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Why Trump likely erased protections from the legal definitions of domestic violence/sexual assault

It appears that the man who brags about assaulting women and jails children to act as a “deterrent” might actually be a monster. Surprise?

In a stunning abuse of power last Friday, Trump quietly rolled back 50 years of women’s protection in one fell swoop by significantly altering the Department of Justice (DOJ) definitions of domestic violence and sexual assault.

No one knows why he did this. What I do know is that NO ONE asked him to do this.

Not one legislator or official complained that our domestic violence definition was too protective.

Furthermore, as Slate points out, this is especially confusing since the DOJ is specifically tasked with funding and implementing solutions on this kind of violence, not just the prosecution of individuals.

I can think of three reasons.

But before I get to that, let’s look at what Trump removed from the definitions.  First is domestic violence.  After years of study, the previous definition used by the Department of Justice was put in place with input from criminal justice organizations and vetted by experts on domestic violence. The key here is that domestic violence is NOT just about hitting someone.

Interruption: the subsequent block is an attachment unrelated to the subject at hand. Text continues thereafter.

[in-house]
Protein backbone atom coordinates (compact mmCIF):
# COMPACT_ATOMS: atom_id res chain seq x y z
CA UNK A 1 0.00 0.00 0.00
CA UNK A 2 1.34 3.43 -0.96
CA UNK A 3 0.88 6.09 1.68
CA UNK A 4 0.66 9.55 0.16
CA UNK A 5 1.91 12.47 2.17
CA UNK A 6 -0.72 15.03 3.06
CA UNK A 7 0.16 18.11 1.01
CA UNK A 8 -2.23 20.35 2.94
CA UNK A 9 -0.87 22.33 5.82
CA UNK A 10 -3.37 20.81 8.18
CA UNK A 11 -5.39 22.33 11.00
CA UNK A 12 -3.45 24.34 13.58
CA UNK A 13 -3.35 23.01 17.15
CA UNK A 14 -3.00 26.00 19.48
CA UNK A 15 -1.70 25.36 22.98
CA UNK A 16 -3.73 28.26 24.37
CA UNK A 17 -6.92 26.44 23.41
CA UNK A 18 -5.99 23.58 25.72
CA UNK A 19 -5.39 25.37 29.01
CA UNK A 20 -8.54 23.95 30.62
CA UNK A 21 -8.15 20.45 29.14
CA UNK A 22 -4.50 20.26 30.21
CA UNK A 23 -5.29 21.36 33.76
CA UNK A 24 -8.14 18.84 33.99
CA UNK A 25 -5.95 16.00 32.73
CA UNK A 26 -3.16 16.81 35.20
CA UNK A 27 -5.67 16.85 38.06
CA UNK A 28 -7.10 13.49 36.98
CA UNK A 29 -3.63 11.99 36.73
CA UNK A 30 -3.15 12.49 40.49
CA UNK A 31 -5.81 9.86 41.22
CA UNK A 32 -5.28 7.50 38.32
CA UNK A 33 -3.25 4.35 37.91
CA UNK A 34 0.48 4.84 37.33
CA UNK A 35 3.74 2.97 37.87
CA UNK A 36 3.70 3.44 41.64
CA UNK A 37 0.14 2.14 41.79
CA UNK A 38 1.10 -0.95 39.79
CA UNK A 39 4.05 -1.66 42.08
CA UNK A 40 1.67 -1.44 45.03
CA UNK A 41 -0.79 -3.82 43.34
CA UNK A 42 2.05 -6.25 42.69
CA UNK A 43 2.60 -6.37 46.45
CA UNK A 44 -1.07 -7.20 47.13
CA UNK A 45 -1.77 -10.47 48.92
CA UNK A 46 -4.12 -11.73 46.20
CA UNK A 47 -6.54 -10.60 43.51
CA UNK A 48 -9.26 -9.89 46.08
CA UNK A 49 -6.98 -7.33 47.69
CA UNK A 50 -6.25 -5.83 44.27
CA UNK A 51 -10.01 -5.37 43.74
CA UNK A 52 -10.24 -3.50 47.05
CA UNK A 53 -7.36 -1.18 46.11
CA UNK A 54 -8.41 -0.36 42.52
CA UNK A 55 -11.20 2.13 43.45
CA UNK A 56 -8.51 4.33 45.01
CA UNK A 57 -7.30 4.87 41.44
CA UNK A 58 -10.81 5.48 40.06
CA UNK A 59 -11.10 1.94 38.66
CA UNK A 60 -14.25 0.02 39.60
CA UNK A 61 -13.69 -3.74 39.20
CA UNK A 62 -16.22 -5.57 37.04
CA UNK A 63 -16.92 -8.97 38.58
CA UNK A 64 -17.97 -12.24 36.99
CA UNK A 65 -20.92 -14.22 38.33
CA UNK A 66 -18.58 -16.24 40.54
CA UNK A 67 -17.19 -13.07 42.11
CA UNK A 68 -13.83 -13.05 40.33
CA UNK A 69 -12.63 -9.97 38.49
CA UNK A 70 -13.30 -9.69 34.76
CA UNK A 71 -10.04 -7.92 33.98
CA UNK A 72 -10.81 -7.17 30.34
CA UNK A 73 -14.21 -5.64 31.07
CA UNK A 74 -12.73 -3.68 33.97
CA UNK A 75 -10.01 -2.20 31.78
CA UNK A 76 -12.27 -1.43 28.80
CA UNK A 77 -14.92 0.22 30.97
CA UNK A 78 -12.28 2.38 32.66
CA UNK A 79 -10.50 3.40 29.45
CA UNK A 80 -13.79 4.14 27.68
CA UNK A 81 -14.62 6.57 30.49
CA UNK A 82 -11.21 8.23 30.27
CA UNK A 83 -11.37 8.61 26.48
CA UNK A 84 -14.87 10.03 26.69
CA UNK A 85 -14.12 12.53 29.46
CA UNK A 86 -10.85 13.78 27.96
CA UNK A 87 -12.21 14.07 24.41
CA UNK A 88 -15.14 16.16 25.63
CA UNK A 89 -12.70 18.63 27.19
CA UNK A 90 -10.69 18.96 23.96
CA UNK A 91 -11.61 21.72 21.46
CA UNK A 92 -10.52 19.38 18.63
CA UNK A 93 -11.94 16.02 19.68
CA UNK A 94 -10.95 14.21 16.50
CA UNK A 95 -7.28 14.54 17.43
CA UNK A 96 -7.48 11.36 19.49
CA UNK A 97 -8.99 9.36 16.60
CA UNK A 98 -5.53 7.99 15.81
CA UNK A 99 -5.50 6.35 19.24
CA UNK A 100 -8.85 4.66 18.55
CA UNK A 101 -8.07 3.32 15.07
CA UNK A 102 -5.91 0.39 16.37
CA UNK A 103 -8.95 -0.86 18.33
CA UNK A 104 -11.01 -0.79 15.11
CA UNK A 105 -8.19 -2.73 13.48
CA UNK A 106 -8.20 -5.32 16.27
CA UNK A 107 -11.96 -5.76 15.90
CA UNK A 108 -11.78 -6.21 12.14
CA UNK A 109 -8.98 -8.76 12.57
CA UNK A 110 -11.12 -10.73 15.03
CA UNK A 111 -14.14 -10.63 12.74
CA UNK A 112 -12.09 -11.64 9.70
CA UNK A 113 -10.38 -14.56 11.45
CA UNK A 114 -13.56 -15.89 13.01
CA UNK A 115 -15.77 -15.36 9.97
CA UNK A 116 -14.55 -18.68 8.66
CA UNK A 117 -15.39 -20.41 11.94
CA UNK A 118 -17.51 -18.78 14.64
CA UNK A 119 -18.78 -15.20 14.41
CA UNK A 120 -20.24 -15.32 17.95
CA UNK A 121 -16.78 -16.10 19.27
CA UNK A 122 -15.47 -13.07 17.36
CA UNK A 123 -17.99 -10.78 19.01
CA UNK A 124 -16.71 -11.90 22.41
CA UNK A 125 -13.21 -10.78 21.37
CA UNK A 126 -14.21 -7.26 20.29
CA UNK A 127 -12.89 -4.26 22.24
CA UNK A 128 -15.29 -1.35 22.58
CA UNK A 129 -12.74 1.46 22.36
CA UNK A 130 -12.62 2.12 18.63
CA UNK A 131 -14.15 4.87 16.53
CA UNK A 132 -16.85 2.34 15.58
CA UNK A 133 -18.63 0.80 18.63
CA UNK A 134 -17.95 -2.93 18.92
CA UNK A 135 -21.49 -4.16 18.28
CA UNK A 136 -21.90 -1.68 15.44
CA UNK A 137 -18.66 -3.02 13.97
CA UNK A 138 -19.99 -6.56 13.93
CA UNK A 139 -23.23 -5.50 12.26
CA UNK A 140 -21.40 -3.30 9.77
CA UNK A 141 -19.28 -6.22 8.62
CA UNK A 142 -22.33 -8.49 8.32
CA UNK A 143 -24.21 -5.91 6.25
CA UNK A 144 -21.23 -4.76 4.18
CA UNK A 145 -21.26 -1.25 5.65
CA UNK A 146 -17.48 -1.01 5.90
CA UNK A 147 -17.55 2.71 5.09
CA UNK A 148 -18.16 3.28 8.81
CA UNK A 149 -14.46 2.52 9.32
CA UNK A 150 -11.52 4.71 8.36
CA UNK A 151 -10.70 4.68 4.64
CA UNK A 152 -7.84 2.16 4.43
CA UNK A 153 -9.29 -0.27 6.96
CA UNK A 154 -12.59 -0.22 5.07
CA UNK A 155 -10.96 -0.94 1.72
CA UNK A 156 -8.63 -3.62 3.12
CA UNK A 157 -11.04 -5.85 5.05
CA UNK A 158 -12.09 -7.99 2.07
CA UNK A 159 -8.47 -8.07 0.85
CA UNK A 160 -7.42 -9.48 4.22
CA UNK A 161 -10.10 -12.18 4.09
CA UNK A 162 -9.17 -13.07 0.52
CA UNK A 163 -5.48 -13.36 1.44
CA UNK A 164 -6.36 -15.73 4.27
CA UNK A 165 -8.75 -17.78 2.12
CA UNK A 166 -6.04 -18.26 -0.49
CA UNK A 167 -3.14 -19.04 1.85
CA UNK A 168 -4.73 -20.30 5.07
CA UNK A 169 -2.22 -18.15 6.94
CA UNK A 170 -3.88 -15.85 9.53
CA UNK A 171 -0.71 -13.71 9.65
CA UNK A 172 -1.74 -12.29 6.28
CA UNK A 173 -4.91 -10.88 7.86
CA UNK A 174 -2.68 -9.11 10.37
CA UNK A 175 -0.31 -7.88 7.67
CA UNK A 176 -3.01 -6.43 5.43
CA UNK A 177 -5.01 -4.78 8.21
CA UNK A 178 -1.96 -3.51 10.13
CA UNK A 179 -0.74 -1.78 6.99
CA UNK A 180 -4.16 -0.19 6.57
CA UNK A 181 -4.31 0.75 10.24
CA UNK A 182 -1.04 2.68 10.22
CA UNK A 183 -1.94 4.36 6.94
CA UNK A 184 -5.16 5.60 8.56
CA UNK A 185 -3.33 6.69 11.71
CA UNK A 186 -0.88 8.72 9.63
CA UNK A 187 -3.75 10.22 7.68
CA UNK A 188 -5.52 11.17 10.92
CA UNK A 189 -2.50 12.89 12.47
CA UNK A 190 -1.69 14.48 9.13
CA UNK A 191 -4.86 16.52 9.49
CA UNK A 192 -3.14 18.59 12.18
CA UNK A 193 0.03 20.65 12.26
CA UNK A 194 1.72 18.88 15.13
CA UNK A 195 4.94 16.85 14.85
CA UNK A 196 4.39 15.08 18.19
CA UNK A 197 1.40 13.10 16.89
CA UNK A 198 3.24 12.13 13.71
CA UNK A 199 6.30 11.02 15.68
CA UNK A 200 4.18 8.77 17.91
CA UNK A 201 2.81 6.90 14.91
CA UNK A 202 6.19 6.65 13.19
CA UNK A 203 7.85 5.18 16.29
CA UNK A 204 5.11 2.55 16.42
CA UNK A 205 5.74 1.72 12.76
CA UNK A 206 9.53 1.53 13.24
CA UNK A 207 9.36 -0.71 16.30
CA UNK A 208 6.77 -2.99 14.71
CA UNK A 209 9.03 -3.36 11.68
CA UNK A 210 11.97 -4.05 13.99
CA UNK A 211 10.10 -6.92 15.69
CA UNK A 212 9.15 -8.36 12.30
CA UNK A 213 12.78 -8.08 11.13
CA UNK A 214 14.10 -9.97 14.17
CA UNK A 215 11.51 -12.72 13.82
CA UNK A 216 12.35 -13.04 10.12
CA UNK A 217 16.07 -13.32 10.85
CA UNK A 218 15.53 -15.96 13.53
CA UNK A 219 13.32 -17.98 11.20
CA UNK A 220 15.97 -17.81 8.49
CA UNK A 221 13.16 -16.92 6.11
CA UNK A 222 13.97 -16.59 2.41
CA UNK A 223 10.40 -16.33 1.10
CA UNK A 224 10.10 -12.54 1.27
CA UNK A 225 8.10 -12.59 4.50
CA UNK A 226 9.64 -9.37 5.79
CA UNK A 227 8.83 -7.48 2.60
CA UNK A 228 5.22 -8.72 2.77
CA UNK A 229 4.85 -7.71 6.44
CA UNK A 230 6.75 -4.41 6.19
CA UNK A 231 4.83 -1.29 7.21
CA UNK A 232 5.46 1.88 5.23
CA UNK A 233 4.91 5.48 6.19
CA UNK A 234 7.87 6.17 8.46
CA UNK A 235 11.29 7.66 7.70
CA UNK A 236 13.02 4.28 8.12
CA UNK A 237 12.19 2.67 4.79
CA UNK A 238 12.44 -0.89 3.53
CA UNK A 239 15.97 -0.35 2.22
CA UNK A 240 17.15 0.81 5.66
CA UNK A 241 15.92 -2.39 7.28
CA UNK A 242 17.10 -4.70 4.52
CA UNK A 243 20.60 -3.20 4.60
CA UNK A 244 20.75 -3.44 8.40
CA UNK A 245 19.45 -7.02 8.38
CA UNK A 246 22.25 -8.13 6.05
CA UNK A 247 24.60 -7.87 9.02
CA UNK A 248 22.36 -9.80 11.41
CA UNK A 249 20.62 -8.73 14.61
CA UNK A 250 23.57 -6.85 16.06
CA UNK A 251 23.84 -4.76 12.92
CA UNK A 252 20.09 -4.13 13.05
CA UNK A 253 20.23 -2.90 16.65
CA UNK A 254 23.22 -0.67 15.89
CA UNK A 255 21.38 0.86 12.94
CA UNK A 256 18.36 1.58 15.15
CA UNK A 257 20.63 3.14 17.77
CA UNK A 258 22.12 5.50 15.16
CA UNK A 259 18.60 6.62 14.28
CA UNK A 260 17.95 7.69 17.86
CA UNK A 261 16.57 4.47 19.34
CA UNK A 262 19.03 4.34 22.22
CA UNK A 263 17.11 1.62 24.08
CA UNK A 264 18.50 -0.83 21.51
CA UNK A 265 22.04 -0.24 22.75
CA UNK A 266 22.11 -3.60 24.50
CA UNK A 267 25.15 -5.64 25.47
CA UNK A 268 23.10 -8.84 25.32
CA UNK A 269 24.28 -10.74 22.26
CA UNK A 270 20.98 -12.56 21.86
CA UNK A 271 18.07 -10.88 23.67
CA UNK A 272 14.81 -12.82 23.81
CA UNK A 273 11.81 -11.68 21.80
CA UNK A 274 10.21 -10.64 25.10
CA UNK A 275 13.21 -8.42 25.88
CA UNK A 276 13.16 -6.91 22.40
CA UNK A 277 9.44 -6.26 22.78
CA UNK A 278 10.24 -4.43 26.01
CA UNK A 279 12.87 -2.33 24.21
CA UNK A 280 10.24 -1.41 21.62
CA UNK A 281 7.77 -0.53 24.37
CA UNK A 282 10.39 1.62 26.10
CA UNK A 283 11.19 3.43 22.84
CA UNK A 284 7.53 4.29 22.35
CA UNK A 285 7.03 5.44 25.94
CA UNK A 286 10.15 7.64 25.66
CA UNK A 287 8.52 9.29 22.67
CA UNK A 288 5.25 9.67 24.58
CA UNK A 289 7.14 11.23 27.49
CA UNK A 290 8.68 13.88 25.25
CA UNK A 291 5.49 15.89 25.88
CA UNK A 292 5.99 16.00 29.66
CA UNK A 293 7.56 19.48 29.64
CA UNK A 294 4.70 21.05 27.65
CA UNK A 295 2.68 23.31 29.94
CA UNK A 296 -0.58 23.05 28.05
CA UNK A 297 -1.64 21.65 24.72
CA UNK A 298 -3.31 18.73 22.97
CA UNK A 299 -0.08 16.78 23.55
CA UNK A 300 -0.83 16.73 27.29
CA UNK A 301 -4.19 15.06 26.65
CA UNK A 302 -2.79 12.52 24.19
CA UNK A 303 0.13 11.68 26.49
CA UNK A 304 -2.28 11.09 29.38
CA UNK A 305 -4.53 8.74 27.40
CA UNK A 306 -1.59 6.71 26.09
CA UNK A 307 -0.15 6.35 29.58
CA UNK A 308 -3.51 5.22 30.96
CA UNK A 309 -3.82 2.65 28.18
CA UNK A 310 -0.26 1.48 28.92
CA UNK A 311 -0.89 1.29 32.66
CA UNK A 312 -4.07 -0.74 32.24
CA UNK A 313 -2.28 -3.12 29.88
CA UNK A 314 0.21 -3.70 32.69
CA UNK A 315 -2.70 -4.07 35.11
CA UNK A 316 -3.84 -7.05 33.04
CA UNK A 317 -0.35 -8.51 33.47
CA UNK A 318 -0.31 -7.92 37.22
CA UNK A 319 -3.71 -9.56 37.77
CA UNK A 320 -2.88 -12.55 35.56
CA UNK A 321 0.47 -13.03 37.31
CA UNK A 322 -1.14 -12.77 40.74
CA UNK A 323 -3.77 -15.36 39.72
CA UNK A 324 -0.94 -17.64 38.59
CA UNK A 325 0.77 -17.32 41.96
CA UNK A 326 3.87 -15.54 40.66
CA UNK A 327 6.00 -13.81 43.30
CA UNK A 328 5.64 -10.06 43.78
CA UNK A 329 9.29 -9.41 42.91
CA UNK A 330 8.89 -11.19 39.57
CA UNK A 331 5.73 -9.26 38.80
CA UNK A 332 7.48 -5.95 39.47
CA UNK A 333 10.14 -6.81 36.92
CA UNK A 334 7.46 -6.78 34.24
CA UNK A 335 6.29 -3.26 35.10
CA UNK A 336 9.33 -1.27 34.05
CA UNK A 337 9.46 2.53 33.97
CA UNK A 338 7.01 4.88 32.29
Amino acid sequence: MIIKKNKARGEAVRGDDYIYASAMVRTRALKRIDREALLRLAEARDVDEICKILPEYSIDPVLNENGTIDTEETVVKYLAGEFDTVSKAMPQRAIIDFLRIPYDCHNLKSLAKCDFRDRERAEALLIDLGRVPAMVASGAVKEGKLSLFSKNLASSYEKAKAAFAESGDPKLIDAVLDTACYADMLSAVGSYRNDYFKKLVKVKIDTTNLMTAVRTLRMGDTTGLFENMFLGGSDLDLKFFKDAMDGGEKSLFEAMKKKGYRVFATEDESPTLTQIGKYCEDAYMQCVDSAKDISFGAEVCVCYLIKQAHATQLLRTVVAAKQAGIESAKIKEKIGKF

This was pulled from a web archive of the DOJ. The old definition before February 2019 read as follows:

We define domestic violence as a pattern of abusive behavior in any relationship that is used by one partner to gain or maintain power and control over another intimate partner.

Domestic violence can be physical, sexual, emotional, economic, or psychological actions or threats of actions that influence another person. This includes any behaviors that intimidate, manipulate, humiliate, isolate, frighten, terrorize, coerce, threaten, blame, hurt, injure, or wound someone.

Physical Abuse: Hitting, slapping, shoving, grabbing, pinching, biting, hair pulling, etc are types of physical abuse. This type of abuse also includes denying a partner medical care or forcing alcohol and/or drug use upon him or her.

Sexual Abuse: Coercing or attempting to coerce any sexual contact or behavior without consent. Sexual abuse includes, but is certainly not limited to, marital rape, attacks on sexual parts of the body, forcing sex after physical violence has occurred, or treating one in a sexually demeaning manner.

Emotional Abuse: Undermining an individual's sense of self-worth and/or self-esteem is abusive. This may include, but is not limited to constant criticism, diminishing one's abilities, name-calling, or damaging one's relationship with his or her children.

Economic Abuse: Is defined as making or attempting to make an individual financially dependent by maintaining total control over financial resources, withholding one's access to money, or forbidding one's attendance at school or employment.

Psychological Abuse: Elements of psychological abuse include  – but are not limited to – causing fear by intimidation; threatening physical harm to self, partner, children, or partner's family or friends; destruction of pets and property; and forcing isolation from family, friends, or school and/or work.